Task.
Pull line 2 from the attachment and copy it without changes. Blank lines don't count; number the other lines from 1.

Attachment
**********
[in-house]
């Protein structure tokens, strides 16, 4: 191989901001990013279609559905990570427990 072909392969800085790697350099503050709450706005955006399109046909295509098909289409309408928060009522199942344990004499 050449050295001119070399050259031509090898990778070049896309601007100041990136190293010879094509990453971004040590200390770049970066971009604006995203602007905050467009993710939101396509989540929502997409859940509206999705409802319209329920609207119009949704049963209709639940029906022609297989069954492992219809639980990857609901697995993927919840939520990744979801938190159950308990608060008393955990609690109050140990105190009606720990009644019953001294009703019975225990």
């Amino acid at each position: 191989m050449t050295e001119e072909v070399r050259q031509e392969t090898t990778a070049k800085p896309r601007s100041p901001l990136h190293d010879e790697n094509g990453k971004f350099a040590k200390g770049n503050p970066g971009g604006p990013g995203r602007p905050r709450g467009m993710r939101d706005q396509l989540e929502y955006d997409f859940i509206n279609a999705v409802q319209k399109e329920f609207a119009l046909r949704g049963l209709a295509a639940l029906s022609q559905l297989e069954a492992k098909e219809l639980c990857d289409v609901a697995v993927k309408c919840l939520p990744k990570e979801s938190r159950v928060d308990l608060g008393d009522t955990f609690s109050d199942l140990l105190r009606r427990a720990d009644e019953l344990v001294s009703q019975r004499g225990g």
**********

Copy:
């Protein structure tokens, strides 16, 4: 191989901001990013279609559905990570427990 072909392969800085790697350099503050709450706005955006399109046909295509098909289409309408928060009522199942344990004499 050449050295001119070399050259031509090898990778070049896309601007100041990136190293010879094509990453971004040590200390770049970066971009604006995203602007905050467009993710939101396509989540929502997409859940509206999705409802319209329920609207119009949704049963209709639940029906022609297989069954492992219809639980990857609901697995993927919840939520990744979801938190159950308990608060008393955990609690109050140990105190009606720990009644019953001294009703019975225990």